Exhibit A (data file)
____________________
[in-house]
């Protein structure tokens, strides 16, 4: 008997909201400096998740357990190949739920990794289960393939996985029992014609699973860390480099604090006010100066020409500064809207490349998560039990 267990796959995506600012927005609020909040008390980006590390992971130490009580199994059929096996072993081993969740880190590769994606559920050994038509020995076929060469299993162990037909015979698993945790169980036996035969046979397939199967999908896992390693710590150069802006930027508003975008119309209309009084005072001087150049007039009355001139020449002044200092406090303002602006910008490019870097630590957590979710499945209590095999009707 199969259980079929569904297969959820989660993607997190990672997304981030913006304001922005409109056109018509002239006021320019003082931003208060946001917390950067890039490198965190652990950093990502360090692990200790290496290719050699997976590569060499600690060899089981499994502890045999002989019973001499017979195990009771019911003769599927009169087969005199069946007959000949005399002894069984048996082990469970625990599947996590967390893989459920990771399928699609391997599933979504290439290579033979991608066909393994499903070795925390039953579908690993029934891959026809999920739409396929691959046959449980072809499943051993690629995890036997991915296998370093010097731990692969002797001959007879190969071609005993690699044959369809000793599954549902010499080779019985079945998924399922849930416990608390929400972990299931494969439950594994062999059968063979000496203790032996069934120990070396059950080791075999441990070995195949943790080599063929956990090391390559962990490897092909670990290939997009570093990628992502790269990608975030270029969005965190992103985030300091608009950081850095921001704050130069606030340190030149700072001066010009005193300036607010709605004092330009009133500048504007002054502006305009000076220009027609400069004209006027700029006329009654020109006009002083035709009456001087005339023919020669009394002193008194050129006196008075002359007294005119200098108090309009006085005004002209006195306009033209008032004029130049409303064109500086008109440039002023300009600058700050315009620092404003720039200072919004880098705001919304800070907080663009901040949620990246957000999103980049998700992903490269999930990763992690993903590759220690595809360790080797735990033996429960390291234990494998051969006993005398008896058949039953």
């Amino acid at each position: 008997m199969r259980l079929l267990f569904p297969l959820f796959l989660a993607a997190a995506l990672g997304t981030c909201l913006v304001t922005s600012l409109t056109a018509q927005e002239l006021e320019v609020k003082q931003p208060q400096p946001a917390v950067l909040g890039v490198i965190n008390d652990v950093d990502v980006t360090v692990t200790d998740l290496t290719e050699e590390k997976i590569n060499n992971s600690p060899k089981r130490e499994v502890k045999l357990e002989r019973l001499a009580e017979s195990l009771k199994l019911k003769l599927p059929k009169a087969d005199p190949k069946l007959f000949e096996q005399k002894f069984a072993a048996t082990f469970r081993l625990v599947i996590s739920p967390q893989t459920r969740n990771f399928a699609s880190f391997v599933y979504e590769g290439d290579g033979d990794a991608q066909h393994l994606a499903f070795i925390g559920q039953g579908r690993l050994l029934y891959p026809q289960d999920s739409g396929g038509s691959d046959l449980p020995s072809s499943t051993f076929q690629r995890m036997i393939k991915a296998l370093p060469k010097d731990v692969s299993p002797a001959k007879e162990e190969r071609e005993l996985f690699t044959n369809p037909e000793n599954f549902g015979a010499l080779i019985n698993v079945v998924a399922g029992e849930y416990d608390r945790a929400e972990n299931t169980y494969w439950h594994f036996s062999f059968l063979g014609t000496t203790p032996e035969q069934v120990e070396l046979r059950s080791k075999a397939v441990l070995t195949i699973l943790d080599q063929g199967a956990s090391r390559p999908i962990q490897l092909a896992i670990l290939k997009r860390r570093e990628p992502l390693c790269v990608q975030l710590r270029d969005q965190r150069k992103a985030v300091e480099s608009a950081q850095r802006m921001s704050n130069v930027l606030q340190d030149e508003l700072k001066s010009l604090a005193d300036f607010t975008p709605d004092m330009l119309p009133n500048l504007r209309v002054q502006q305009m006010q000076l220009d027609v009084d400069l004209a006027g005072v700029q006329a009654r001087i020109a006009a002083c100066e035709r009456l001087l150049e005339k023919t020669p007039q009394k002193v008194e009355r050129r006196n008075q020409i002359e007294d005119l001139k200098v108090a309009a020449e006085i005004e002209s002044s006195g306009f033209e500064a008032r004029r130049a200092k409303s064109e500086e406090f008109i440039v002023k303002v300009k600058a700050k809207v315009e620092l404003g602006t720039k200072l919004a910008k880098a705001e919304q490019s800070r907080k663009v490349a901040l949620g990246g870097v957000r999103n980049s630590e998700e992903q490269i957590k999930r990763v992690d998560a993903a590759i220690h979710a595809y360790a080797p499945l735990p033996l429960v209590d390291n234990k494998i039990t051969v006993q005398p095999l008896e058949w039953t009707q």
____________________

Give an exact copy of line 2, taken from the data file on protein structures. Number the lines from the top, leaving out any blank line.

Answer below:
């Protein structure tokens, strides 16, 4: 008997909201400096998740357990190949739920990794289960393939996985029992014609699973860390480099604090006010100066020409500064809207490349998560039990 267990796959995506600012927005609020909040008390980006590390992971130490009580199994059929096996072993081993969740880190590769994606559920050994038509020995076929060469299993162990037909015979698993945790169980036996035969046979397939199967999908896992390693710590150069802006930027508003975008119309209309009084005072001087150049007039009355001139020449002044200092406090303002602006910008490019870097630590957590979710499945209590095999009707 199969259980079929569904297969959820989660993607997190990672997304981030913006304001922005409109056109018509002239006021320019003082931003208060946001917390950067890039490198965190652990950093990502360090692990200790290496290719050699997976590569060499600690060899089981499994502890045999002989019973001499017979195990009771019911003769599927009169087969005199069946007959000949005399002894069984048996082990469970625990599947996590967390893989459920990771399928699609391997599933979504290439290579033979991608066909393994499903070795925390039953579908690993029934891959026809999920739409396929691959046959449980072809499943051993690629995890036997991915296998370093010097731990692969002797001959007879190969071609005993690699044959369809000793599954549902010499080779019985079945998924399922849930416990608390929400972990299931494969439950594994062999059968063979000496203790032996069934120990070396059950080791075999441990070995195949943790080599063929956990090391390559962990490897092909670990290939997009570093990628992502790269990608975030270029969005965190992103985030300091608009950081850095921001704050130069606030340190030149700072001066010009005193300036607010709605004092330009009133500048504007002054502006305009000076220009027609400069004209006027700029006329009654020109006009002083035709009456001087005339023919020669009394002193008194050129006196008075002359007294005119200098108090309009006085005004002209006195306009033209008032004029130049409303064109500086008109440039002023300009600058700050315009620092404003720039200072919004880098705001919304800070907080663009901040949620990246957000999103980049998700992903490269999930990763992690993903590759220690595809360790080797735990033996429960390291234990494998051969006993005398008896058949039953």